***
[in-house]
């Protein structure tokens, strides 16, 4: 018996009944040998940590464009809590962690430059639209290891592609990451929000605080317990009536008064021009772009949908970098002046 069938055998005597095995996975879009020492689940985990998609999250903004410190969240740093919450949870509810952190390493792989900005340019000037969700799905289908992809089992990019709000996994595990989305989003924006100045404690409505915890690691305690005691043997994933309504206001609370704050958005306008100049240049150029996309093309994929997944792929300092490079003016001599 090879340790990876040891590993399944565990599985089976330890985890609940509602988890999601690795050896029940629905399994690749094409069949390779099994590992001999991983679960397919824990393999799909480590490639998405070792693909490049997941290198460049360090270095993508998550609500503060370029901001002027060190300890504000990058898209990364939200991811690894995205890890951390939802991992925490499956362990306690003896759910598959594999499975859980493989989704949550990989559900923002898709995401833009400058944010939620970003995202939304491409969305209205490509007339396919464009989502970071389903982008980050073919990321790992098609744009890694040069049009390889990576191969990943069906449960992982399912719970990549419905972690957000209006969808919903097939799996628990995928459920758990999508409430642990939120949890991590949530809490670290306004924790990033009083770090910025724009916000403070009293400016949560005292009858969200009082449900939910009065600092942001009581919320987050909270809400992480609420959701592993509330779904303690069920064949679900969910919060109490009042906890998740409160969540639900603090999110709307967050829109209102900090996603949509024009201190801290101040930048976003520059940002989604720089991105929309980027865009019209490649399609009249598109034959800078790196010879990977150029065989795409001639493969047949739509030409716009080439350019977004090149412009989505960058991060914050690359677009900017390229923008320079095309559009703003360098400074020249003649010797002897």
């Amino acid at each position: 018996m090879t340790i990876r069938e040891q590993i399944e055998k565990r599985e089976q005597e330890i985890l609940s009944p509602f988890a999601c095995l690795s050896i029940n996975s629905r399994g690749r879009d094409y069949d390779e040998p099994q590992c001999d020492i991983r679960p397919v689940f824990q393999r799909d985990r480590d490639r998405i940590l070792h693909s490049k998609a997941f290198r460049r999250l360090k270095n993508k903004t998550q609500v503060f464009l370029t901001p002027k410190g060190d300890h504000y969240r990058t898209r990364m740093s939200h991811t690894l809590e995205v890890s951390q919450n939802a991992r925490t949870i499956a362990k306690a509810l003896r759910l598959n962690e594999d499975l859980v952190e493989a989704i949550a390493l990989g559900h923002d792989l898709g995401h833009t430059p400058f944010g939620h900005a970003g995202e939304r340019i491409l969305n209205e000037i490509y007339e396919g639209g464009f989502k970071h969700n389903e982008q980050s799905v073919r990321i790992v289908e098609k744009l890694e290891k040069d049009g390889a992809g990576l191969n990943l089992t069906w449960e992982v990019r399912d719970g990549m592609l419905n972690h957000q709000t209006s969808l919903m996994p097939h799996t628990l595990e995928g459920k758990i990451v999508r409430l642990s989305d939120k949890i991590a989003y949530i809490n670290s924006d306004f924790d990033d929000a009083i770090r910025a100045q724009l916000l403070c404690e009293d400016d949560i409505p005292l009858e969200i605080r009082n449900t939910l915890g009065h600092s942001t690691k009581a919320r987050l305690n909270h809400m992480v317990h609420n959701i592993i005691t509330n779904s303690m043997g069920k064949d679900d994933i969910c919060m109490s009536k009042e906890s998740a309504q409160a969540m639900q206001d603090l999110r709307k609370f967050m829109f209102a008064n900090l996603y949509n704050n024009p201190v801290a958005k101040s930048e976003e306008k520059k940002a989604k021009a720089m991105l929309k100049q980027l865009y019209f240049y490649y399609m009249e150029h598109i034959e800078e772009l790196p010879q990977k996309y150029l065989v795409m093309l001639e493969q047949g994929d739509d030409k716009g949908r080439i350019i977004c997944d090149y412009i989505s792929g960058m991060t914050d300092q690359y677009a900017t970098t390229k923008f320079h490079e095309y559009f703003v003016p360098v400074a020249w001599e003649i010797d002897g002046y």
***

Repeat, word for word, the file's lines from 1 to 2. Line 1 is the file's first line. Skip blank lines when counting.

[in-house]
């Protein structure tokens, strides 16, 4: 018996009944040998940590464009809590962690430059639209290891592609990451929000605080317990009536008064021009772009949908970098002046 069938055998005597095995996975879009020492689940985990998609999250903004410190969240740093919450949870509810952190390493792989900005340019000037969700799905289908992809089992990019709000996994595990989305989003924006100045404690409505915890690691305690005691043997994933309504206001609370704050958005306008100049240049150029996309093309994929997944792929300092490079003016001599 090879340790990876040891590993399944565990599985089976330890985890609940509602988890999601690795050896029940629905399994690749094409069949390779099994590992001999991983679960397919824990393999799909480590490639998405070792693909490049997941290198460049360090270095993508998550609500503060370029901001002027060190300890504000990058898209990364939200991811690894995205890890951390939802991992925490499956362990306690003896759910598959594999499975859980493989989704949550990989559900923002898709995401833009400058944010939620970003995202939304491409969305209205490509007339396919464009989502970071389903982008980050073919990321790992098609744009890694040069049009390889990576191969990943069906449960992982399912719970990549419905972690957000209006969808919903097939799996628990995928459920758990999508409430642990939120949890991590949530809490670290306004924790990033009083770090910025724009916000403070009293400016949560005292009858969200009082449900939910009065600092942001009581919320987050909270809400992480609420959701592993509330779904303690069920064949679900969910919060109490009042906890998740409160969540639900603090999110709307967050829109209102900090996603949509024009201190801290101040930048976003520059940002989604720089991105929309980027865009019209490649399609009249598109034959800078790196010879990977150029065989795409001639493969047949739509030409716009080439350019977004090149412009989505960058991060914050690359677009900017390229923008320079095309559009703003360098400074020249003649010797002897």